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Seeing the recent, brilliantly staged reading of HOW TO SUCCEED IN BUSINESS WITHOUT REALLY TRYING by The National Asian Artists Project started me thinking.

Frank Loesser had twice provided the music and lyrics for the biggest musical hit of the season.

And yet, in both instances, he lost the Best Score Tony to other composer-lyricists.

First came GUYS AND DOLLS, which in 1951 saw the medallion go to Irving Berlin for his score to CALL ME MADAM.

Eleven years later, Loesser’s H2$ score (as its 1995 revival was chummily dubbed) succumbed to Richard Rodgers’ NO STRINGS.

In retrospect, weren’t Berlin’s and Rodgers’ wins more like Lifetime Achievement Awards than rewards for the scores themselves?

Berlin’s past successes had predated the Tonys; ANNIE GET YOUR GUN was just a couple of years too early. So, perhaps Berlin was essentially being honored for his contributions to 48 musicals since 1910.

Conversely, GUYS AND DOLLSwas only Loesser’s second musical. His first, WHERE’S CHARLEY?, lost the Best Score prize to Cole Porter’s KISS ME, KATE. No argument there.

But CALL ME MADAM vs. GUYS AND DOLLS in the Best Score category? Let’s make a few comparisons.

Berlin’s big ballad “Marrying for Love” with Loesser’s “I’ve Never Been in Love Before”?

Berlin’s comedy song “Can You Use Any Money Today?” with Loesser’s “Adelaide’s Lament”?

Yes, Berlin’s eleven o’clock number “You’re Just in Love” was a showstopper that earned its encore. But even it can’t compare to Loesser’s “Sit Down, You’re Rockin’ the Boat,” which of course received an encore, too.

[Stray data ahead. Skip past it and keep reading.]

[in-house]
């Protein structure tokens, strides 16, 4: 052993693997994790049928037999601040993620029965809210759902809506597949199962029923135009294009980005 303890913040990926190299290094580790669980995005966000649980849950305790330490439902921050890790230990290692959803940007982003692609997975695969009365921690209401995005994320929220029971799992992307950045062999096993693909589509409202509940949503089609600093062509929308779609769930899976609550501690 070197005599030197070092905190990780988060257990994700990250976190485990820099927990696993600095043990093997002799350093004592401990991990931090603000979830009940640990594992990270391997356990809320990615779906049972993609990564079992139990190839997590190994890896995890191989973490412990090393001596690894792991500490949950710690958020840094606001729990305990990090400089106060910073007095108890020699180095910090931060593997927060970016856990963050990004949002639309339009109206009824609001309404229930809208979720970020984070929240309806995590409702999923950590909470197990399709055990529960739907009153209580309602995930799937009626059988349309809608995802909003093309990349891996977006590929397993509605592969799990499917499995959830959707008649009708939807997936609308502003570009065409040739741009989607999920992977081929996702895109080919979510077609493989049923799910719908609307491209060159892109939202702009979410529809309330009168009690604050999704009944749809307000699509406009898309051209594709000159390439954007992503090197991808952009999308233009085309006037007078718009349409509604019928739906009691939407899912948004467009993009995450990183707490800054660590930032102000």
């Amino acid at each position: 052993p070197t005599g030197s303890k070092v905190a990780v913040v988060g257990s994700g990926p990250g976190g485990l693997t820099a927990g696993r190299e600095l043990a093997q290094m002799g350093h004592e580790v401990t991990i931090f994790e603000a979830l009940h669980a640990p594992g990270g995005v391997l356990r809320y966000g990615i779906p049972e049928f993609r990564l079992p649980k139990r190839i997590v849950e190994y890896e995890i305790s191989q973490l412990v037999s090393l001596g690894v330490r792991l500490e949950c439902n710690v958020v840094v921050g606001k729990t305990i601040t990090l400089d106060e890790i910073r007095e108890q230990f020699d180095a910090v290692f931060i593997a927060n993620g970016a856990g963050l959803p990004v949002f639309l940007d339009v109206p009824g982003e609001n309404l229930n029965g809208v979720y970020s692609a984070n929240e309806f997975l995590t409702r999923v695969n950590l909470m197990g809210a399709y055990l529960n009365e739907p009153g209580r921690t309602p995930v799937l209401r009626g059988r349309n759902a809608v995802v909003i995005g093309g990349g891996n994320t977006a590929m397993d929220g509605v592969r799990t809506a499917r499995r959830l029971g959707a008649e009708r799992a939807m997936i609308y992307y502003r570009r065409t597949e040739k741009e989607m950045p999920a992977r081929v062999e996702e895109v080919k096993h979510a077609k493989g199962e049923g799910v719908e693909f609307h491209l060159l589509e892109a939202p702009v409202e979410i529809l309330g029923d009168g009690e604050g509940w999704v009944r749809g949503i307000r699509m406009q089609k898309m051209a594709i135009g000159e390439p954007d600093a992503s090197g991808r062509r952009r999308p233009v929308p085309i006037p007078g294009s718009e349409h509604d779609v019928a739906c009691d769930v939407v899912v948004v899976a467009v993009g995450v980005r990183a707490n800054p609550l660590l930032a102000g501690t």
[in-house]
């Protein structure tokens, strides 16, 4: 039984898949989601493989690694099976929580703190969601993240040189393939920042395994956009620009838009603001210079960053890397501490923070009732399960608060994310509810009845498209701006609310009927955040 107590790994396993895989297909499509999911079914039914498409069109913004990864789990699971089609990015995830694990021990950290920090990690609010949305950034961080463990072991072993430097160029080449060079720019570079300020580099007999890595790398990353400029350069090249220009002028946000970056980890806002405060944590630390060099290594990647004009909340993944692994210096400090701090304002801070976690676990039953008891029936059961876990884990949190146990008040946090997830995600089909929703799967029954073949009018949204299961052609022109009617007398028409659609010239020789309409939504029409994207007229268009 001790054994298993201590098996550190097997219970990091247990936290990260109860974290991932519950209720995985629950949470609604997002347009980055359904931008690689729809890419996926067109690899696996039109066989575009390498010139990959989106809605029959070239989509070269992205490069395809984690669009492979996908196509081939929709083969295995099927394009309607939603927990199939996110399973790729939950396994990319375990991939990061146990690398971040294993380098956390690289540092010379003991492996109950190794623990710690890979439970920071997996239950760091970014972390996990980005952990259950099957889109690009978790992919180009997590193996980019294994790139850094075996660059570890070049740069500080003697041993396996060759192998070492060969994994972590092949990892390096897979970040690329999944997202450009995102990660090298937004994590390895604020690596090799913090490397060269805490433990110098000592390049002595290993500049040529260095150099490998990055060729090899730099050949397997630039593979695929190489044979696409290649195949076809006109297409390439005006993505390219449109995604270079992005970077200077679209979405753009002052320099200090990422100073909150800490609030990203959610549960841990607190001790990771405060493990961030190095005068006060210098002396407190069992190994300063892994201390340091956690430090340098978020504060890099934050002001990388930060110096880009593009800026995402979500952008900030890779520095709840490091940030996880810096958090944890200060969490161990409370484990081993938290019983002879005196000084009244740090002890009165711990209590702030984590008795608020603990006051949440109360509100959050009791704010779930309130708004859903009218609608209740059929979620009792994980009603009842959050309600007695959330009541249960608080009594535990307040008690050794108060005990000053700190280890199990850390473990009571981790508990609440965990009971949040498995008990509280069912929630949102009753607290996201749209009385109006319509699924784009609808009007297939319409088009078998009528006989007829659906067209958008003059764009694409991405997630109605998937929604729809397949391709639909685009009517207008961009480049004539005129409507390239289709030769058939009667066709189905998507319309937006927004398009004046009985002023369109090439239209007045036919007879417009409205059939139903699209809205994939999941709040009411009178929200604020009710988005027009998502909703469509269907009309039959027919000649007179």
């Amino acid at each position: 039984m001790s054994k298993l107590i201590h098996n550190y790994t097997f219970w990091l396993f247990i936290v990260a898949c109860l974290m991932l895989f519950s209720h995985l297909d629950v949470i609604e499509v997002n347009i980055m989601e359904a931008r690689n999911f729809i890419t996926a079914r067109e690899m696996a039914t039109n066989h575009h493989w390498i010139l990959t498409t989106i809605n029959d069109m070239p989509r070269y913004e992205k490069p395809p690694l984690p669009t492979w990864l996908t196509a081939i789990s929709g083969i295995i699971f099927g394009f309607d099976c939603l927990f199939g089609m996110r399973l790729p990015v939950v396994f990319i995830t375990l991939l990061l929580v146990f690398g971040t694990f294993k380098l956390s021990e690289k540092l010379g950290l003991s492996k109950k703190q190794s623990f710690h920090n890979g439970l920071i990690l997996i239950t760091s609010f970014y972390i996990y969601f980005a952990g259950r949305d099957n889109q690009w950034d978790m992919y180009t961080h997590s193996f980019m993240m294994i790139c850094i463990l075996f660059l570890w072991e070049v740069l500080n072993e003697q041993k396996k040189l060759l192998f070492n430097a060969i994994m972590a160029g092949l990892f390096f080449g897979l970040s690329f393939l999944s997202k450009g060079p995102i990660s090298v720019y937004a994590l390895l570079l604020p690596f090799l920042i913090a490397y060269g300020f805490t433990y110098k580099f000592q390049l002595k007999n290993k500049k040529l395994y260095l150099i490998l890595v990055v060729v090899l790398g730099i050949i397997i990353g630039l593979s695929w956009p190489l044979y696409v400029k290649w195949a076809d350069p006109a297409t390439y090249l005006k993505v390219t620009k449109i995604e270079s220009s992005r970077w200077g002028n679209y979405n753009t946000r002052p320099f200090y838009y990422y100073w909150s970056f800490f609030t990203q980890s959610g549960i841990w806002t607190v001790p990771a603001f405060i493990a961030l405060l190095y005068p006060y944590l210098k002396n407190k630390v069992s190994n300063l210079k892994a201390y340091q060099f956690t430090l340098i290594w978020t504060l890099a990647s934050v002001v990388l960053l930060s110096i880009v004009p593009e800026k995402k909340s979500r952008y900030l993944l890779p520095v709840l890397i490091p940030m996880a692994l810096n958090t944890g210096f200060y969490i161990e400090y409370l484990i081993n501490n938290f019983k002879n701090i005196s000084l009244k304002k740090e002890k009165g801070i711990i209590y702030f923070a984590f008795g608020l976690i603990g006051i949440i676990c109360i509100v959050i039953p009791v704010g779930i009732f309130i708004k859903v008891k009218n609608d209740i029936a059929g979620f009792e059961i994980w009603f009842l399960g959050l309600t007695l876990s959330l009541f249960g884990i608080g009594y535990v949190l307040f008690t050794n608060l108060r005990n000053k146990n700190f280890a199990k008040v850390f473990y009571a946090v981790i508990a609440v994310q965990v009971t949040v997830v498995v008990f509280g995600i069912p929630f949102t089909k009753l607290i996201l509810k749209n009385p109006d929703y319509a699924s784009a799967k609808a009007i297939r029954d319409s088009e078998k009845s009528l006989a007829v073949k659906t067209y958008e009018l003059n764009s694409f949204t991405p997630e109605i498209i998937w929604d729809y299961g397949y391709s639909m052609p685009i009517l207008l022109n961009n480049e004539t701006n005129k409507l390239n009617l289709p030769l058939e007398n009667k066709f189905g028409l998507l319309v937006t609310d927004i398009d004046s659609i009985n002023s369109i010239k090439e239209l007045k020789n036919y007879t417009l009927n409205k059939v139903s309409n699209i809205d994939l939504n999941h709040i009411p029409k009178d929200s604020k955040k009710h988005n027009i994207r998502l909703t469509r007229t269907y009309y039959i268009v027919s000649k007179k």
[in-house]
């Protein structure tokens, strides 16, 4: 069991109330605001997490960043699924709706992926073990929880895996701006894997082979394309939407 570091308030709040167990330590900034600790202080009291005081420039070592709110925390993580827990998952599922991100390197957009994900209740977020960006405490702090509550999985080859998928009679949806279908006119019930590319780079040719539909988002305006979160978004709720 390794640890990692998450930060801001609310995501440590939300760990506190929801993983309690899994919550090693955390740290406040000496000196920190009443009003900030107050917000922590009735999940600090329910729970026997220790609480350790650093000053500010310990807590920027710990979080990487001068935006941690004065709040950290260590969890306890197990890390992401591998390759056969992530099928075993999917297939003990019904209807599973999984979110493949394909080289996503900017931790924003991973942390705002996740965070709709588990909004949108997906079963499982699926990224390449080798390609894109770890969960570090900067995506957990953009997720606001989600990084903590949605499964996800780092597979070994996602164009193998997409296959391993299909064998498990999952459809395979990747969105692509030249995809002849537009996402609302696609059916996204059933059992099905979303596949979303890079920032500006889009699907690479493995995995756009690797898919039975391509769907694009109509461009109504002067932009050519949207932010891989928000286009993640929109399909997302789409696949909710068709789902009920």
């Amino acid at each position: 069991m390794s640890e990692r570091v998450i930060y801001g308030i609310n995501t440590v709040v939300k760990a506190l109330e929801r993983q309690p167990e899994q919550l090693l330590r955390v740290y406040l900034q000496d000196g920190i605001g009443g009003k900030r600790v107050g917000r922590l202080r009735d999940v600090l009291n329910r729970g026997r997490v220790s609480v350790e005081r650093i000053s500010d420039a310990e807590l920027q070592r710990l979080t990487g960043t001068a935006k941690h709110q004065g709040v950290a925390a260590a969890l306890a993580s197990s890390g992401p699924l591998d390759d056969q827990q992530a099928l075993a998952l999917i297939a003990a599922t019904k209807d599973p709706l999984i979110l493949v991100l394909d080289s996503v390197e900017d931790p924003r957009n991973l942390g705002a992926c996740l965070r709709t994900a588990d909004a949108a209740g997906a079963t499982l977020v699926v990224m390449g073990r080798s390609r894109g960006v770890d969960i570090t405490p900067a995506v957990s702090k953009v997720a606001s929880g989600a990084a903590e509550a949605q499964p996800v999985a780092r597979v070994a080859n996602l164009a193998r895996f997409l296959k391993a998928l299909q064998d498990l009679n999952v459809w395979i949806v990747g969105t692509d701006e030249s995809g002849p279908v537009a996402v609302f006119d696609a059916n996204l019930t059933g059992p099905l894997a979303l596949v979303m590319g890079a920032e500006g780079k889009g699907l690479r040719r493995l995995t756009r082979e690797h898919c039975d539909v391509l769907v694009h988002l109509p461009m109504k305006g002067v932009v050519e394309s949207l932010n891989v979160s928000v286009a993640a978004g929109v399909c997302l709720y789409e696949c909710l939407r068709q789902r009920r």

Moving ahead 11 seasons: Rodgers, too, may have received a boost from 1961-62 Tony voters because so many of his shows had opened long before the awards were founded. However, unlike Berlin, he’d already won Tonys for SOUTH PACIFIC, THE KING AND I and THE SOUND OF MUSIC.

That Oscar Hammerstein, Rodgers’ most successful partner, had died only 19 months earlier may have spurred some sympathy votes. More likely, though, some voters had to be impressed that Rodgers was able to come up with music and every one of the lyrics, for the first time in his six-decade career.

Yet has anyone noticed how many times Rodgers repeated lyrics in most of his NO STRINGS songs? Loesser did virtually none of that in H2$.

Still, although H2$ would run more than twice as long as NO STRINGS, Rodgers did find that easy-listening radio stations preferred his “The Sweetest Sounds” to Loesser’s “I Believe in You.”

And in record sales, H2$’s original cast album wasn’t commensurately popular with the show’s sold-out status. According to Billboard, it stayed on the “Top LPs” chart for 19 weeks, never going above 19th place. On the other hand, NO STRINGS stayed on for 27 weeks and reached as high as fifth place.

(Please understand that we are not talking about Billboard’s chart solely for “show albums.” No; this was the “Top LPs” chart that listed album sales for each and every kind of music. Yes, believe it or not, there was a time when only 18 albums in the country were selling better than H2$, and a mere four were outselling NO STRINGS.)